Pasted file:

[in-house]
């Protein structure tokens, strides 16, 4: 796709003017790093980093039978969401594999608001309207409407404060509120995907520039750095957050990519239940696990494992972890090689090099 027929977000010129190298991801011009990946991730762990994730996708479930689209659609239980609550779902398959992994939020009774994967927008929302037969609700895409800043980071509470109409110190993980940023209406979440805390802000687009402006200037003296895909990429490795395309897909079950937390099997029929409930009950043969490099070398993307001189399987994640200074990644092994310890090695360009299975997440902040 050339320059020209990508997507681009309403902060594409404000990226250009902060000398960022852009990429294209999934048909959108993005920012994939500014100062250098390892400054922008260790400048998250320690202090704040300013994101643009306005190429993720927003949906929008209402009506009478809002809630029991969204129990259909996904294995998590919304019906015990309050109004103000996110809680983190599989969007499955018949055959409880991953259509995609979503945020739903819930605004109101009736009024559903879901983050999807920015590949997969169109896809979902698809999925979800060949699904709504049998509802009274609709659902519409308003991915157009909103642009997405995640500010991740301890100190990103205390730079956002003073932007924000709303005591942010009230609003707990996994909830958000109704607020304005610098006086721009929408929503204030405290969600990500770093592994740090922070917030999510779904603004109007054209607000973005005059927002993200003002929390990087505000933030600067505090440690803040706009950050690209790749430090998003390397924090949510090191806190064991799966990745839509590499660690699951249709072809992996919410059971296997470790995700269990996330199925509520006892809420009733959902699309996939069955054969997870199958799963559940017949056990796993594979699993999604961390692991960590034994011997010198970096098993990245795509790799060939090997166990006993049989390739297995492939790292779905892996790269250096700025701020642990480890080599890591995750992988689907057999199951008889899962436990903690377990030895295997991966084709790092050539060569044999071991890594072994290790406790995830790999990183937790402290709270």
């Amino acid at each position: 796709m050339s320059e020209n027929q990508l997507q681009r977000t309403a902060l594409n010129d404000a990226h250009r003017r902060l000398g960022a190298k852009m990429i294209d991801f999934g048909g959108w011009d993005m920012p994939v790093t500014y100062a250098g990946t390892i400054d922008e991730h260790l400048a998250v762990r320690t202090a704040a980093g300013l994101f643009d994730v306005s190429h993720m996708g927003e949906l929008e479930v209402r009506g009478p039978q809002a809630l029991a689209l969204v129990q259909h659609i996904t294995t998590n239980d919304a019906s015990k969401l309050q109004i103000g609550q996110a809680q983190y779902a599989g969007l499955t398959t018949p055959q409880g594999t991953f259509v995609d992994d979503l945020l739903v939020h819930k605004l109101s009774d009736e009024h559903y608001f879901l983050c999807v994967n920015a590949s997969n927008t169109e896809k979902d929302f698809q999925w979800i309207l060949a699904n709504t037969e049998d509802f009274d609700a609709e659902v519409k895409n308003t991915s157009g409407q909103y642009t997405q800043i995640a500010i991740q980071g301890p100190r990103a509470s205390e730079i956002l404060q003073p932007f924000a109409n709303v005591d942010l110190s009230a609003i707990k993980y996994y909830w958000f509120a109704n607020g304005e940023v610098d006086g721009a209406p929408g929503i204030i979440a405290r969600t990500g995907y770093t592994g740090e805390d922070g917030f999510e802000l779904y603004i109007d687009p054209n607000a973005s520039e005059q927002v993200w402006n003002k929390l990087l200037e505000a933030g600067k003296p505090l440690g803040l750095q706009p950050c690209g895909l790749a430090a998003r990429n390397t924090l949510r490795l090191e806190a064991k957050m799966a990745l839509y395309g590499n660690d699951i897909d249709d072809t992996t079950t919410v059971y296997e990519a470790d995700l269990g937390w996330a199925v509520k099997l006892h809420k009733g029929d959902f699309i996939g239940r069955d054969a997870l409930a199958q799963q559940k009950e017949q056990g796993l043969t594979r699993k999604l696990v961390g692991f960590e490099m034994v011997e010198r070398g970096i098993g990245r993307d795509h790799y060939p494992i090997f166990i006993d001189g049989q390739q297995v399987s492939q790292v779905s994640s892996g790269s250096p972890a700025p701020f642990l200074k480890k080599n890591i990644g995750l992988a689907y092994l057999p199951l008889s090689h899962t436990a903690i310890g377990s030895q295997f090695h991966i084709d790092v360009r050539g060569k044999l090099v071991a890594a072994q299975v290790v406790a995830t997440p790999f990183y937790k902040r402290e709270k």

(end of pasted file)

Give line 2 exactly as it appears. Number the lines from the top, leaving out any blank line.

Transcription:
């Protein structure tokens, strides 16, 4: 796709003017790093980093039978969401594999608001309207409407404060509120995907520039750095957050990519239940696990494992972890090689090099 027929977000010129190298991801011009990946991730762990994730996708479930689209659609239980609550779902398959992994939020009774994967927008929302037969609700895409800043980071509470109409110190993980940023209406979440805390802000687009402006200037003296895909990429490795395309897909079950937390099997029929409930009950043969490099070398993307001189399987994640200074990644092994310890090695360009299975997440902040 050339320059020209990508997507681009309403902060594409404000990226250009902060000398960022852009990429294209999934048909959108993005920012994939500014100062250098390892400054922008260790400048998250320690202090704040300013994101643009306005190429993720927003949906929008209402009506009478809002809630029991969204129990259909996904294995998590919304019906015990309050109004103000996110809680983190599989969007499955018949055959409880991953259509995609979503945020739903819930605004109101009736009024559903879901983050999807920015590949997969169109896809979902698809999925979800060949699904709504049998509802009274609709659902519409308003991915157009909103642009997405995640500010991740301890100190990103205390730079956002003073932007924000709303005591942010009230609003707990996994909830958000109704607020304005610098006086721009929408929503204030405290969600990500770093592994740090922070917030999510779904603004109007054209607000973005005059927002993200003002929390990087505000933030600067505090440690803040706009950050690209790749430090998003390397924090949510090191806190064991799966990745839509590499660690699951249709072809992996919410059971296997470790995700269990996330199925509520006892809420009733959902699309996939069955054969997870199958799963559940017949056990796993594979699993999604961390692991960590034994011997010198970096098993990245795509790799060939090997166990006993049989390739297995492939790292779905892996790269250096700025701020642990480890080599890591995750992988689907057999199951008889899962436990903690377990030895295997991966084709790092050539060569044999071991890594072994290790406790995830790999990183937790402290709270």